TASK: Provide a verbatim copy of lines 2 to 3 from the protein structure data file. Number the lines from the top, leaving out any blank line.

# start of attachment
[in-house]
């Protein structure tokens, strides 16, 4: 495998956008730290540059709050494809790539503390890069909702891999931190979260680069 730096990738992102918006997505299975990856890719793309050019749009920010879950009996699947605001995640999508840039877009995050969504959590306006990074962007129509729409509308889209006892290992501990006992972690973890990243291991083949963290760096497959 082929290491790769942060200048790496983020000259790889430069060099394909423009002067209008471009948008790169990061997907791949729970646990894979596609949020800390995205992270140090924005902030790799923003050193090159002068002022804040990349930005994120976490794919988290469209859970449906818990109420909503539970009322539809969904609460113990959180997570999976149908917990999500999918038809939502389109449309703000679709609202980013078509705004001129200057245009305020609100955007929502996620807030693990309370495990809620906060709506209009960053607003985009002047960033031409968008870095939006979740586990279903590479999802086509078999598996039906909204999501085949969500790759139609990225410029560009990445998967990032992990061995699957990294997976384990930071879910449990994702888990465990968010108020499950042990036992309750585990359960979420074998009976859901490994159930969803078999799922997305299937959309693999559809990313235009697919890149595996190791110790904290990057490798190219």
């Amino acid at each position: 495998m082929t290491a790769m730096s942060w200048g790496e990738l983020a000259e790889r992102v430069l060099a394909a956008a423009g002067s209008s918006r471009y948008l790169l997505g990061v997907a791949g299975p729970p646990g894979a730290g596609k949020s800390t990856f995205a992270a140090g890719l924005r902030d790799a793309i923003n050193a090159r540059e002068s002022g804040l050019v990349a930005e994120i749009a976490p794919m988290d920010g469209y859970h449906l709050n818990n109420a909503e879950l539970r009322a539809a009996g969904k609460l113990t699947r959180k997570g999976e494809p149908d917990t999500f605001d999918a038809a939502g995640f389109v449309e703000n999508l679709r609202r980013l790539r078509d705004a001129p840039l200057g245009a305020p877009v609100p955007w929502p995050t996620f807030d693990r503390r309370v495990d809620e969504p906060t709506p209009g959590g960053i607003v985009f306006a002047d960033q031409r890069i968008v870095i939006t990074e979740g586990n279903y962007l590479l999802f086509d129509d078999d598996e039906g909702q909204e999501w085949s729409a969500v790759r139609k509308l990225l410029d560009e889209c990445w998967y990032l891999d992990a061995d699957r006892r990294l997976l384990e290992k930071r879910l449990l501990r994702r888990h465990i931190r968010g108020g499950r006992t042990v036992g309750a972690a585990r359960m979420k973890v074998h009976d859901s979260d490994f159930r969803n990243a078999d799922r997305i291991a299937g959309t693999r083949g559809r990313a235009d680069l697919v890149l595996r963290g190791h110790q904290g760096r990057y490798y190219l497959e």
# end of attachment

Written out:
């Protein structure tokens, strides 16, 4: 495998956008730290540059709050494809790539503390890069909702891999931190979260680069 730096990738992102918006997505299975990856890719793309050019749009920010879950009996699947605001995640999508840039877009995050969504959590306006990074962007129509729409509308889209006892290992501990006992972690973890990243291991083949963290760096497959 082929290491790769942060200048790496983020000259790889430069060099394909423009002067209008471009948008790169990061997907791949729970646990894979596609949020800390995205992270140090924005902030790799923003050193090159002068002022804040990349930005994120976490794919988290469209859970449906818990109420909503539970009322539809969904609460113990959180997570999976149908917990999500999918038809939502389109449309703000679709609202980013078509705004001129200057245009305020609100955007929502996620807030693990309370495990809620906060709506209009960053607003985009002047960033031409968008870095939006979740586990279903590479999802086509078999598996039906909204999501085949969500790759139609990225410029560009990445998967990032992990061995699957990294997976384990930071879910449990994702888990465990968010108020499950042990036992309750585990359960979420074998009976859901490994159930969803078999799922997305299937959309693999559809990313235009697919890149595996190791110790904290990057490798190219």
């Amino acid at each position: 495998m082929t290491a790769m730096s942060w200048g790496e990738l983020a000259e790889r992102v430069l060099a394909a956008a423009g002067s209008s918006r471009y948008l790169l997505g990061v997907a791949g299975p729970p646990g894979a730290g596609k949020s800390t990856f995205a992270a140090g890719l924005r902030d790799a793309i923003n050193a090159r540059e002068s002022g804040l050019v990349a930005e994120i749009a976490p794919m988290d920010g469209y859970h449906l709050n818990n109420a909503e879950l539970r009322a539809a009996g969904k609460l113990t699947r959180k997570g999976e494809p149908d917990t999500f605001d999918a038809a939502g995640f389109v449309e703000n999508l679709r609202r980013l790539r078509d705004a001129p840039l200057g245009a305020p877009v609100p955007w929502p995050t996620f807030d693990r503390r309370v495990d809620e969504p906060t709506p209009g959590g960053i607003v985009f306006a002047d960033q031409r890069i968008v870095i939006t990074e979740g586990n279903y962007l590479l999802f086509d129509d078999d598996e039906g909702q909204e999501w085949s729409a969500v790759r139609k509308l990225l410029d560009e889209c990445w998967y990032l891999d992990a061995d699957r006892r990294l997976l384990e290992k930071r879910l449990l501990r994702r888990h465990i931190r968010g108020g499950r006992t042990v036992g309750a972690a585990r359960m979420k973890v074998h009976d859901s979260d490994f159930r969803n990243a078999d799922r997305i291991a299937g959309t693999r083949g559809r990313a235009d680069l697919v890149l595996r963290g190791h110790q904290g760096r990057y490798y190219l497959e």